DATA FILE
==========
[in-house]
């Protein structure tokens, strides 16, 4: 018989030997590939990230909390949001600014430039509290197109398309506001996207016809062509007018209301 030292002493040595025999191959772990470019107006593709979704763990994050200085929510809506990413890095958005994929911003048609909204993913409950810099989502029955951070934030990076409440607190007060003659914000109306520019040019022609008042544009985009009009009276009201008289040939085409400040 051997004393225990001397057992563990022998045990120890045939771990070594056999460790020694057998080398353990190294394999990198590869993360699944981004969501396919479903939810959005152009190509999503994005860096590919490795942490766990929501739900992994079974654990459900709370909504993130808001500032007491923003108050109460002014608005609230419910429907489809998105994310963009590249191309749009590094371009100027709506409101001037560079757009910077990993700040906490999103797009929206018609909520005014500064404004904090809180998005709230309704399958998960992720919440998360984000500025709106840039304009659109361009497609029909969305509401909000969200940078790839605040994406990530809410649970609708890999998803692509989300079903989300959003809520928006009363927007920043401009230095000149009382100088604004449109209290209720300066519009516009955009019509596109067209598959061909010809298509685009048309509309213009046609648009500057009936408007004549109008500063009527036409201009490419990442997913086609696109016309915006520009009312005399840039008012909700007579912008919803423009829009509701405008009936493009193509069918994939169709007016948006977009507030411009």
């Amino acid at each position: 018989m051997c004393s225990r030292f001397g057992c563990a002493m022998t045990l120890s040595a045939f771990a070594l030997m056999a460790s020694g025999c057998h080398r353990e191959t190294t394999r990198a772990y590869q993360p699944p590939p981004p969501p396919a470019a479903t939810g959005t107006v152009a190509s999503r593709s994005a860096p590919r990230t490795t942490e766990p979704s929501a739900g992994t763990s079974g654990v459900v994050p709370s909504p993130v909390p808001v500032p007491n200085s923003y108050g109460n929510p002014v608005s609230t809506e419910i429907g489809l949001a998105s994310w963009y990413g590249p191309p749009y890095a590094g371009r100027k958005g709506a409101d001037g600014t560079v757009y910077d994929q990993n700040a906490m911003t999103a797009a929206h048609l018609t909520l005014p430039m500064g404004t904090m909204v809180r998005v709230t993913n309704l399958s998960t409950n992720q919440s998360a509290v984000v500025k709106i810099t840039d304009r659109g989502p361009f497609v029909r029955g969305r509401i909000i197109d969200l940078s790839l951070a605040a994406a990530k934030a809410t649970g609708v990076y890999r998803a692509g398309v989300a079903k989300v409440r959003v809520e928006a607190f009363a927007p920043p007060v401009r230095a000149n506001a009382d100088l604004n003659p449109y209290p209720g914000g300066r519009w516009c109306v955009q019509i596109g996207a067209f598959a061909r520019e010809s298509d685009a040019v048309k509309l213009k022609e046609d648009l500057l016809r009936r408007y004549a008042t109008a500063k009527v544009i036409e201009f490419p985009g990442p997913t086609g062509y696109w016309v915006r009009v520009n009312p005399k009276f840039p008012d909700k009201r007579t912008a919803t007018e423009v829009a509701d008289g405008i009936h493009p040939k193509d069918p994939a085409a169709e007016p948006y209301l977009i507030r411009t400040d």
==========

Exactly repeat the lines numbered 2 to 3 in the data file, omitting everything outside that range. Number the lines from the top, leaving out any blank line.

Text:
């Protein structure tokens, strides 16, 4: 018989030997590939990230909390949001600014430039509290197109398309506001996207016809062509007018209301 030292002493040595025999191959772990470019107006593709979704763990994050200085929510809506990413890095958005994929911003048609909204993913409950810099989502029955951070934030990076409440607190007060003659914000109306520019040019022609008042544009985009009009009276009201008289040939085409400040 051997004393225990001397057992563990022998045990120890045939771990070594056999460790020694057998080398353990190294394999990198590869993360699944981004969501396919479903939810959005152009190509999503994005860096590919490795942490766990929501739900992994079974654990459900709370909504993130808001500032007491923003108050109460002014608005609230419910429907489809998105994310963009590249191309749009590094371009100027709506409101001037560079757009910077990993700040906490999103797009929206018609909520005014500064404004904090809180998005709230309704399958998960992720919440998360984000500025709106840039304009659109361009497609029909969305509401909000969200940078790839605040994406990530809410649970609708890999998803692509989300079903989300959003809520928006009363927007920043401009230095000149009382100088604004449109209290209720300066519009516009955009019509596109067209598959061909010809298509685009048309509309213009046609648009500057009936408007004549109008500063009527036409201009490419990442997913086609696109016309915006520009009312005399840039008012909700007579912008919803423009829009509701405008009936493009193509069918994939169709007016948006977009507030411009």
């Amino acid at each position: 018989m051997c004393s225990r030292f001397g057992c563990a002493m022998t045990l120890s040595a045939f771990a070594l030997m056999a460790s020694g025999c057998h080398r353990e191959t190294t394999r990198a772990y590869q993360p699944p590939p981004p969501p396919a470019a479903t939810g959005t107006v152009a190509s999503r593709s994005a860096p590919r990230t490795t942490e766990p979704s929501a739900g992994t763990s079974g654990v459900v994050p709370s909504p993130v909390p808001v500032p007491n200085s923003y108050g109460n929510p002014v608005s609230t809506e419910i429907g489809l949001a998105s994310w963009y990413g590249p191309p749009y890095a590094g371009r100027k958005g709506a409101d001037g600014t560079v757009y910077d994929q990993n700040a906490m911003t999103a797009a929206h048609l018609t909520l005014p430039m500064g404004t904090m909204v809180r998005v709230t993913n309704l399958s998960t409950n992720q919440s998360a509290v984000v500025k709106i810099t840039d304009r659109g989502p361009f497609v029909r029955g969305r509401i909000i197109d969200l940078s790839l951070a605040a994406a990530k934030a809410t649970g609708v990076y890999r998803a692509g398309v989300a079903k989300v409440r959003v809520e928006a607190f009363a927007p920043p007060v401009r230095a000149n506001a009382d100088l604004n003659p449109y209290p209720g914000g300066r519009w516009c109306v955009q019509i596109g996207a067209f598959a061909r520019e010809s298509d685009a040019v048309k509309l213009k022609e046609d648009l500057l016809r009936r408007y004549a008042t109008a500063k009527v544009i036409e201009f490419p985009g990442p997913t086609g062509y696109w016309v915006r009009v520009n009312p005399k009276f840039p008012d909700k009201r007579t912008a919803t007018e423009v829009a509701d008289g405008i009936h493009p040939k193509d069918p994939a085409a169709e007016p948006y209301l977009i507030r411009t400040d």